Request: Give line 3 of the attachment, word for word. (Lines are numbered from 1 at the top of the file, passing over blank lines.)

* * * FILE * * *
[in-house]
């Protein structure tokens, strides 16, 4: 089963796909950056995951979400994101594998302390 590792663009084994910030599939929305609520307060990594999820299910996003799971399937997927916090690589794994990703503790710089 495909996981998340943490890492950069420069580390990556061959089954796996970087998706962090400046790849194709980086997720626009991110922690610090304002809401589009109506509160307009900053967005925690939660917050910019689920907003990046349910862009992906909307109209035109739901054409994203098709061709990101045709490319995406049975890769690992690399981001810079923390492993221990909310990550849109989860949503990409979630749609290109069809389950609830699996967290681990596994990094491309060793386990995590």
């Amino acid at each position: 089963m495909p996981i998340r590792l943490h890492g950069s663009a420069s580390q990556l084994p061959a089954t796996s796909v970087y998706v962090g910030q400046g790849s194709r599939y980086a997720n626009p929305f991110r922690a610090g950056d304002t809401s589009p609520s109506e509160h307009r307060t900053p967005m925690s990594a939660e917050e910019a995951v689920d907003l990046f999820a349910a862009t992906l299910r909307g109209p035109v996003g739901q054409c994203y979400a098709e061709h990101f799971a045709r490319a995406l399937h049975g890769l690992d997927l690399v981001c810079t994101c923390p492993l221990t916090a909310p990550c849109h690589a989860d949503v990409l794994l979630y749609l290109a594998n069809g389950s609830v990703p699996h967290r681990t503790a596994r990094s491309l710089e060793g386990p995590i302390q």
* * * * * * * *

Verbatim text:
């Amino acid at each position: 089963m495909p996981i998340r590792l943490h890492g950069s663009a420069s580390q990556l084994p061959a089954t796996s796909v970087y998706v962090g910030q400046g790849s194709r599939y980086a997720n626009p929305f991110r922690a610090g950056d304002t809401s589009p609520s109506e509160h307009r307060t900053p967005m925690s990594a939660e917050e910019a995951v689920d907003l990046f999820a349910a862009t992906l299910r909307g109209p035109v996003g739901q054409c994203y979400a098709e061709h990101f799971a045709r490319a995406l399937h049975g890769l690992d997927l690399v981001c810079t994101c923390p492993l221990t916090a909310p990550c849109h690589a989860d949503v990409l794994l979630y749609l290109a594998n069809g389950s609830v990703p699996h967290r681990t503790a596994r990094s491309l710089e060793g386990p995590i302390q």